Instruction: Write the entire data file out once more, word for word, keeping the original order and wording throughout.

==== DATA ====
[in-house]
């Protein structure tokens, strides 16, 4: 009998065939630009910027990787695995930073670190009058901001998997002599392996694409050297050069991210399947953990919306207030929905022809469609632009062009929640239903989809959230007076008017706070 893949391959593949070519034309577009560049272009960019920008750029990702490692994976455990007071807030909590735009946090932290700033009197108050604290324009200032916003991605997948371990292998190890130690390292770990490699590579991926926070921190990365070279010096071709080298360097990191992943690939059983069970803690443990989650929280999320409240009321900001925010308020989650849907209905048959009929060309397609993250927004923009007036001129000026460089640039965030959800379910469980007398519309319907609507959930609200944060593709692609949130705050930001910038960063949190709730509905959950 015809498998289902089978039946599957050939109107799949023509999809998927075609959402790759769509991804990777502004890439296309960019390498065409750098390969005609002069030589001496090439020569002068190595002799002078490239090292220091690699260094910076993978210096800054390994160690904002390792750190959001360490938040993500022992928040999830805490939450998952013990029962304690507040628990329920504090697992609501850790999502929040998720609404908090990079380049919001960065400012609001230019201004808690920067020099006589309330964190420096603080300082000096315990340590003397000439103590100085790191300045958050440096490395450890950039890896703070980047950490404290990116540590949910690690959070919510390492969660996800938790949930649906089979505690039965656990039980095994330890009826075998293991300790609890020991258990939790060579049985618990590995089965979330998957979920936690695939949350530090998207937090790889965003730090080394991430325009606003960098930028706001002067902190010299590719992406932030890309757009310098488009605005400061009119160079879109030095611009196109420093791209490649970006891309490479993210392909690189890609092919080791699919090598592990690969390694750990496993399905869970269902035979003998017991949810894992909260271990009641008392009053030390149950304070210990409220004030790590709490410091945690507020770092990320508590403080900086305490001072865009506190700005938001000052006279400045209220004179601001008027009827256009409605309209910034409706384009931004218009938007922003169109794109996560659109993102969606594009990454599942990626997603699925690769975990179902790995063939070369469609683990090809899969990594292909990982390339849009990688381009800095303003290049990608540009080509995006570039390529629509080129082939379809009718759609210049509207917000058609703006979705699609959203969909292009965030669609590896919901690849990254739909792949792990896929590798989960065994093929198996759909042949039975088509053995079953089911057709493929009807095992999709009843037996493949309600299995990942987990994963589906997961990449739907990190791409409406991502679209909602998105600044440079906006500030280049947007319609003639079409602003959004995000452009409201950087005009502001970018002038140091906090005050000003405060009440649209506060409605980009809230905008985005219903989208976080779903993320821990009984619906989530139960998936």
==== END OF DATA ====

[in-house]
């Protein structure tokens, strides 16, 4: 009998065939630009910027990787695995930073670190009058901001998997002599392996694409050297050069991210399947953990919306207030929905022809469609632009062009929640239903989809959230007076008017706070 893949391959593949070519034309577009560049272009960019920008750029990702490692994976455990007071807030909590735009946090932290700033009197108050604290324009200032916003991605997948371990292998190890130690390292770990490699590579991926926070921190990365070279010096071709080298360097990191992943690939059983069970803690443990989650929280999320409240009321900001925010308020989650849907209905048959009929060309397609993250927004923009007036001129000026460089640039965030959800379910469980007398519309319907609507959930609200944060593709692609949130705050930001910038960063949190709730509905959950 015809498998289902089978039946599957050939109107799949023509999809998927075609959402790759769509991804990777502004890439296309960019390498065409750098390969005609002069030589001496090439020569002068190595002799002078490239090292220091690699260094910076993978210096800054390994160690904002390792750190959001360490938040993500022992928040999830805490939450998952013990029962304690507040628990329920504090697992609501850790999502929040998720609404908090990079380049919001960065400012609001230019201004808690920067020099006589309330964190420096603080300082000096315990340590003397000439103590100085790191300045958050440096490395450890950039890896703070980047950490404290990116540590949910690690959070919510390492969660996800938790949930649906089979505690039965656990039980095994330890009826075998293991300790609890020991258990939790060579049985618990590995089965979330998957979920936690695939949350530090998207937090790889965003730090080394991430325009606003960098930028706001002067902190010299590719992406932030890309757009310098488009605005400061009119160079879109030095611009196109420093791209490649970006891309490479993210392909690189890609092919080791699919090598592990690969390694750990496993399905869970269902035979003998017991949810894992909260271990009641008392009053030390149950304070210990409220004030790590709490410091945690507020770092990320508590403080900086305490001072865009506190700005938001000052006279400045209220004179601001008027009827256009409605309209910034409706384009931004218009938007922003169109794109996560659109993102969606594009990454599942990626997603699925690769975990179902790995063939070369469609683990090809899969990594292909990982390339849009990688381009800095303003290049990608540009080509995006570039390529629509080129082939379809009718759609210049509207917000058609703006979705699609959203969909292009965030669609590896919901690849990254739909792949792990896929590798989960065994093929198996759909042949039975088509053995079953089911057709493929009807095992999709009843037996493949309600299995990942987990994963589906997961990449739907990190791409409406991502679209909602998105600044440079906006500030280049947007319609003639079409602003959004995000452009409201950087005009502001970018002038140091906090005050000003405060009440649209506060409605980009809230905008985005219903989208976080779903993320821990009984619906989530139960998936």